We Need Big Healthy Fun!
Despite the proven benefits to a child’s development, physical play is vastly disappearing. Recess has been increasingly reduced and replaced by test preparation and, in fact, physical play for children has decreased by 50 percent over the last forty years. Our children are now playing, on average, eight hours less a week than children did twenty years ago, and we are seeing the negative results. As children play they are developing critical cognitive, emotional, social, and physical skills, all of which are crucial to success.
Children tend to drift towards active play when the opportunity is offered, so why not give them more opportunities to move? With obesity among children at an all-time high, the promotion of physical play is more important than ever. The health benefits of physical activity are numerous, including: muscle growth and endurance, improved coordination, and the promotion of healthy bone development. But the perks aren’t just limited to the body; physical play can also boost performance in school.
Studies show that moderate to vigorous physical activity can improve a child’s executive function, which in turn boosts academic outcomes. It has been found that children focused on academic tasks better after recess than they did before it, and that children who were assigned five more hours per week of physical activity scored higher on standardized tests than their peers who did not engaged in the additional activity. The connection between physical play and academic success may not be immediately obvious, but recess and play may be vital to our children’s ability to learn.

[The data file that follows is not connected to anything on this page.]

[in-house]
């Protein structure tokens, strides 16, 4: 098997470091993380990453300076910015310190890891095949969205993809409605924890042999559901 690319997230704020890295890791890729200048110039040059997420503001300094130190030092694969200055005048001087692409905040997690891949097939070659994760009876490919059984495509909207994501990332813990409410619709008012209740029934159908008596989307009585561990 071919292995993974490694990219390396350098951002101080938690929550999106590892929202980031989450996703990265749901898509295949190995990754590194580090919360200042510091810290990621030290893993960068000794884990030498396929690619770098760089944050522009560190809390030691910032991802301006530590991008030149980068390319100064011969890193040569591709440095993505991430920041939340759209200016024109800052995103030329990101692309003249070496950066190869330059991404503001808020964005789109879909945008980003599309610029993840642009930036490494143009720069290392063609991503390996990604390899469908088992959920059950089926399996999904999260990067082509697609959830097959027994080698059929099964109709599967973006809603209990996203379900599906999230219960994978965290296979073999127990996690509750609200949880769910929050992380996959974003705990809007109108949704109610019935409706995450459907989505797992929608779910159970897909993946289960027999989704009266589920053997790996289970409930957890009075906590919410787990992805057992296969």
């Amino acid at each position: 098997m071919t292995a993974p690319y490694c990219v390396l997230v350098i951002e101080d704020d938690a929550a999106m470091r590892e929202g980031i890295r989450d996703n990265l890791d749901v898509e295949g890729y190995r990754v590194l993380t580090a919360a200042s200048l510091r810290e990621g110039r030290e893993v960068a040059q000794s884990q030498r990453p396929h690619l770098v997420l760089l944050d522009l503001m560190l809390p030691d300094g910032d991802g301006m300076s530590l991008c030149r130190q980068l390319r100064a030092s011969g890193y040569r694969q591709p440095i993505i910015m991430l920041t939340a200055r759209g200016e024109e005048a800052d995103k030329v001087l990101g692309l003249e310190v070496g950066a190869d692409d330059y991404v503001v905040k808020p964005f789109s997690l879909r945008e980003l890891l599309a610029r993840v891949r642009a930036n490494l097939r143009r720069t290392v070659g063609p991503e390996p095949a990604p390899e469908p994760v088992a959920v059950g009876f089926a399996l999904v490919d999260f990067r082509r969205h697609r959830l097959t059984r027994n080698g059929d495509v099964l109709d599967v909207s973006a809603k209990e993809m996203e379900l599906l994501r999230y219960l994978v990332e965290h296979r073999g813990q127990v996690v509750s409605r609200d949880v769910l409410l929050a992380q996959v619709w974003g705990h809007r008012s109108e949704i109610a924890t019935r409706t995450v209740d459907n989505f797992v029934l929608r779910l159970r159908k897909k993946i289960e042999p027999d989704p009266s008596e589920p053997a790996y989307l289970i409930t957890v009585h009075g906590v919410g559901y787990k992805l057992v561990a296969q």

Big Healthy Fun!
Here at Minnesota Children’s Museum we value physical play; it’s one of our foundational beliefs that “all children deserve a time and place to be children.” Zoom around Forces at Play chasing ping pong balls. Shop to your hearts content in Mini Our World. And of course, shake out your sillies and join in the fun during our daily drop an activity, Big Healthy Fun! sponsored locally by UnitedHealth Foundation.
We want to see you running, dancing, and jumping for joy.
Information compiled from The Power of Play: A Research Summary on Play and Learning by Dr. Rachel E. White.